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5. Career Profile: Astronomer to Non-Tenure-Track Lecturer
From: Laura Trouille via womeninastronomy.blogspot.com
 
The AAS Committee on the Status of Women in
Astronomy and the AAS
Employment Committee have compiled dozens of interviews highlighting the
diversity of career trajectories available to astronomers. The interviews share
advice and lessons learned from individuals on those paths.
 
Below is our interview with an astronomer/astrophysicist turned non-tenure-track
lecturer at a large research 1 institution. If you have questions, suggestions,
advice to share, etc. about this career path, please leave a comment below.
 
To read more, please see
 
http://networkedblogs.com/QoyqF
 
For access to all our Career Profile Project interviews, please visit
 
http://aas.org/jobs/career-profiles  
 
We plan to post a new career profile to this blog every first and third Thursday
of the month.
 
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6. Professional development at the 2014 Winter AAS Meeting      
From:  Chris Crockett via astrobetter.com
 
The number of professional development opportunities at the annual AAS meeting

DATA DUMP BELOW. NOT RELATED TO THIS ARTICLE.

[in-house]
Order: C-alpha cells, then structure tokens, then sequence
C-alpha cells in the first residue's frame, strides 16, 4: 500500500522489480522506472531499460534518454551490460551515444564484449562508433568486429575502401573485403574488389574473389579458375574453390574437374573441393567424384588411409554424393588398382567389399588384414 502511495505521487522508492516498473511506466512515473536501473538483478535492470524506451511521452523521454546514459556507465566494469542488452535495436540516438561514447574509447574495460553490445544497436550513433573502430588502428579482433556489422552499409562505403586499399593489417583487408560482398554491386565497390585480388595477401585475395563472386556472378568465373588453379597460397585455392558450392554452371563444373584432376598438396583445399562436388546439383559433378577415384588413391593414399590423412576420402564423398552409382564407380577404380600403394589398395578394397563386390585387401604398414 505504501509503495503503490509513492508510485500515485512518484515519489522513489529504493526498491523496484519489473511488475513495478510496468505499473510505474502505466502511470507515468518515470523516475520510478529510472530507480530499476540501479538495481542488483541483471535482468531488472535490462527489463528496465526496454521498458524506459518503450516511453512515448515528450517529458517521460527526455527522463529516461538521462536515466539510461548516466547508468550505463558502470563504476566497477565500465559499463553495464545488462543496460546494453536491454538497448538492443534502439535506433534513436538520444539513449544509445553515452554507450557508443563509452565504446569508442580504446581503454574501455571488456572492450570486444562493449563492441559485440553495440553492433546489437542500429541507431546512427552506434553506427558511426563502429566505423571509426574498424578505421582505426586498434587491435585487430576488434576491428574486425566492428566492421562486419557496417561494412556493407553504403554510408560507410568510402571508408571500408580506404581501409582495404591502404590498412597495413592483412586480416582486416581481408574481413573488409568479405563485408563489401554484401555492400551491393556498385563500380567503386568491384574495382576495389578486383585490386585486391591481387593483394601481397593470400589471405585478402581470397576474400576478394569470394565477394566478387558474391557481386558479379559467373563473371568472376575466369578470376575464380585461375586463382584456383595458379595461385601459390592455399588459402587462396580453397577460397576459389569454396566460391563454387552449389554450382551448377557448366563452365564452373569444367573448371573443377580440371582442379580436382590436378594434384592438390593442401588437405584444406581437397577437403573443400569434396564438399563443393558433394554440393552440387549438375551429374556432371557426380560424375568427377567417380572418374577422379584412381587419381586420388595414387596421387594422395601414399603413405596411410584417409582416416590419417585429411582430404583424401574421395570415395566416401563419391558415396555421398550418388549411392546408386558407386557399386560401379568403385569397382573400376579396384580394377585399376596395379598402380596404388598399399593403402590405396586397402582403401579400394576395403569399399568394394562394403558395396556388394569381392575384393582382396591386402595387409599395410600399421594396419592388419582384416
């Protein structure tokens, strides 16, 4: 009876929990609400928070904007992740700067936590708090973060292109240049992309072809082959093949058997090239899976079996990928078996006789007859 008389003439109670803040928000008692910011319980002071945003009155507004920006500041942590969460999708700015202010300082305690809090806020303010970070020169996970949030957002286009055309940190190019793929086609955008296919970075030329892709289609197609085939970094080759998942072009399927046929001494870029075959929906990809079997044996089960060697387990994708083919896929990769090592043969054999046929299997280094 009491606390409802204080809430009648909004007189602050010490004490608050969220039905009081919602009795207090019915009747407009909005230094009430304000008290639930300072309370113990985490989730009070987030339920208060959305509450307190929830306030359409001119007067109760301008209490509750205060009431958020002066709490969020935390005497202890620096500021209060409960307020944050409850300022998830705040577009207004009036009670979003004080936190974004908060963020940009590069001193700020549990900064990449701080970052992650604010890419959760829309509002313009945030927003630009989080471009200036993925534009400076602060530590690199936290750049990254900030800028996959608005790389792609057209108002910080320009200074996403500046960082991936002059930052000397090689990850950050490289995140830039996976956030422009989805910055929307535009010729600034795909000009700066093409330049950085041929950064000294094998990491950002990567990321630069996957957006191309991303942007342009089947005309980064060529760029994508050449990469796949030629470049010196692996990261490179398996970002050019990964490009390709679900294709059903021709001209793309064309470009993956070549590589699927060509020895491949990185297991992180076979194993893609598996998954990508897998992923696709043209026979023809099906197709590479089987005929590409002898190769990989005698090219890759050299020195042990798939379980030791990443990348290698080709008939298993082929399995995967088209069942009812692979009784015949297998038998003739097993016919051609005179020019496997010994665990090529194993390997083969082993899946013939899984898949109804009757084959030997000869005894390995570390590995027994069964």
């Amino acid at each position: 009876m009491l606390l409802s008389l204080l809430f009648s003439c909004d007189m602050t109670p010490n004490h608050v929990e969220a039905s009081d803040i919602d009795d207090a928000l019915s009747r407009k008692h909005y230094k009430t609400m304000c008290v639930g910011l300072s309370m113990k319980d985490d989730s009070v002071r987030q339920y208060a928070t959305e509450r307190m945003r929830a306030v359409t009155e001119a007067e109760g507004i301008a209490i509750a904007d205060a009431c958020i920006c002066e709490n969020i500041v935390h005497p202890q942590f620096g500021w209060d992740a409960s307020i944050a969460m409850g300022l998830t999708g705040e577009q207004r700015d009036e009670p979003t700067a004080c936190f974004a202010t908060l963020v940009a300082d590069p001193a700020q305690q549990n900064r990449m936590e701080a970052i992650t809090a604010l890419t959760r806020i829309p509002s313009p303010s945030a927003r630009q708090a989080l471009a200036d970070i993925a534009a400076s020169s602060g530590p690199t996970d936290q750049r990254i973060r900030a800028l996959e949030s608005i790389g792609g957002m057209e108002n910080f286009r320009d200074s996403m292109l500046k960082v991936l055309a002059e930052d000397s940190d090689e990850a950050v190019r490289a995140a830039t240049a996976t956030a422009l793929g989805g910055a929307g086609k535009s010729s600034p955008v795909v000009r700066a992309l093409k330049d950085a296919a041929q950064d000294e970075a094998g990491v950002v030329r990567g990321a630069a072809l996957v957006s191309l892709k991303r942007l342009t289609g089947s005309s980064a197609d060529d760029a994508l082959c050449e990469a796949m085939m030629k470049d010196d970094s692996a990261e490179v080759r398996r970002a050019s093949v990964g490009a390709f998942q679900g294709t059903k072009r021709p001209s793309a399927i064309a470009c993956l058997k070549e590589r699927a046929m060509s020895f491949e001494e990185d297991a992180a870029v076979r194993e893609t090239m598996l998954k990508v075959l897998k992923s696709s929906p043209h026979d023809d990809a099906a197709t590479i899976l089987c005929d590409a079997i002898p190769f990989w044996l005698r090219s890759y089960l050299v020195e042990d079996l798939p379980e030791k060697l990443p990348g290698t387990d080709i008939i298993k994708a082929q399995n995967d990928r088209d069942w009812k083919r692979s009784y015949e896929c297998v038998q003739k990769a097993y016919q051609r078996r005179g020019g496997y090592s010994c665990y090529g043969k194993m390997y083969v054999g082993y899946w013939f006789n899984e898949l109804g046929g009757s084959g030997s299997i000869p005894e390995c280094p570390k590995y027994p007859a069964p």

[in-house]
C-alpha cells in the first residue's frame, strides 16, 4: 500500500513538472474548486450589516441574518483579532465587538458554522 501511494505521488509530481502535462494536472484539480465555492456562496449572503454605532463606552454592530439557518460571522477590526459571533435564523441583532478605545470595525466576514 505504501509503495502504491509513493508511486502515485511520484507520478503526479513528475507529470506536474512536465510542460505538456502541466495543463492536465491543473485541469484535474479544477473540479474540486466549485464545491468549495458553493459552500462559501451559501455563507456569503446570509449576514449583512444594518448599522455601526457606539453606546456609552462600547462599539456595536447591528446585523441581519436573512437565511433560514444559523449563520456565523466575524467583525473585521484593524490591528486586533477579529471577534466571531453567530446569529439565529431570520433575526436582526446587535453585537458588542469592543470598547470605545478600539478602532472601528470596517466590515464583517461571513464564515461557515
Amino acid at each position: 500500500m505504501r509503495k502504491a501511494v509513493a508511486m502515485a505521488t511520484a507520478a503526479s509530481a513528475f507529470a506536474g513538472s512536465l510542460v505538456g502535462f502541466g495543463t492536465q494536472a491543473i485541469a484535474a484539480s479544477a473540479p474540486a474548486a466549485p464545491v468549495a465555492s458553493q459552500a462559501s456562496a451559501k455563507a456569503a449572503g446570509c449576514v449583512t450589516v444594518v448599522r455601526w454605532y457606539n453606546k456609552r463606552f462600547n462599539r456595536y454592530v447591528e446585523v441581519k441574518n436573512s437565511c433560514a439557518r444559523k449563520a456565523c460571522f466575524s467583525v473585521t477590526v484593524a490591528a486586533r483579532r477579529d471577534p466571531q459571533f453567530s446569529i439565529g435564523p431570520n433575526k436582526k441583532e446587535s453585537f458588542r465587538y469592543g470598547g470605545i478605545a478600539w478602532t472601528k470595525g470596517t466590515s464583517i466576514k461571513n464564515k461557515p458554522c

seems to grow every year. And the upcoming January meeting is no exception. This
year’s conference features workshops, panel discussions, and talks on everything
from Python programming to interviewing skills to changing demographics and to
maintaining a healthy work-life balance.
 
To read more, please see
 
http://www.astrobetter.com/professional-development-at-the-2014-winter-aas-meeting/
 
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7.  Job Opportunities
 
For those interested in increasing excellence and diversity in their
organizations, a list of resources and advice is here:
http://www.aas.org/cswa/diversity.html#howtoincrease
 
-          Peter T. Paul Chair in Space Sciences at the University of New Hampshire
http://jobs.usnh.edu
 
-          Head of the ALMA Department of Engineering
http://careers.nrao.edu/applicants/Central?quickFind=50965  
 
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8. How to Submit to the AASWomen newsletter
 
To submit an item to the AASWomen newsletter, including replies to
topics, send email to aaswomen_at_aas.org
 
All material will be posted unless you tell us otherwise, including your email
address.
 
When submitting a job posting for inclusion in the newsletter, please include a
one-line description and a link to the full job posting.
 
Please remember to replace "_at_" in the e-mail address above.
 
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9. How to Subscribe or Unsubscribe to the AASWomen newsletter
 
Join AAS Women List by email:
 
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Be sure to follow the instructions in the confirmation email. (Just reply back
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10. Access to Past Issues
 
http://www.aas.org/cswa/AASWOMEN.html  
 
Each annual summary includes an index of topics covered.

To unsubscribe from this group and stop receiving emails from it, send an email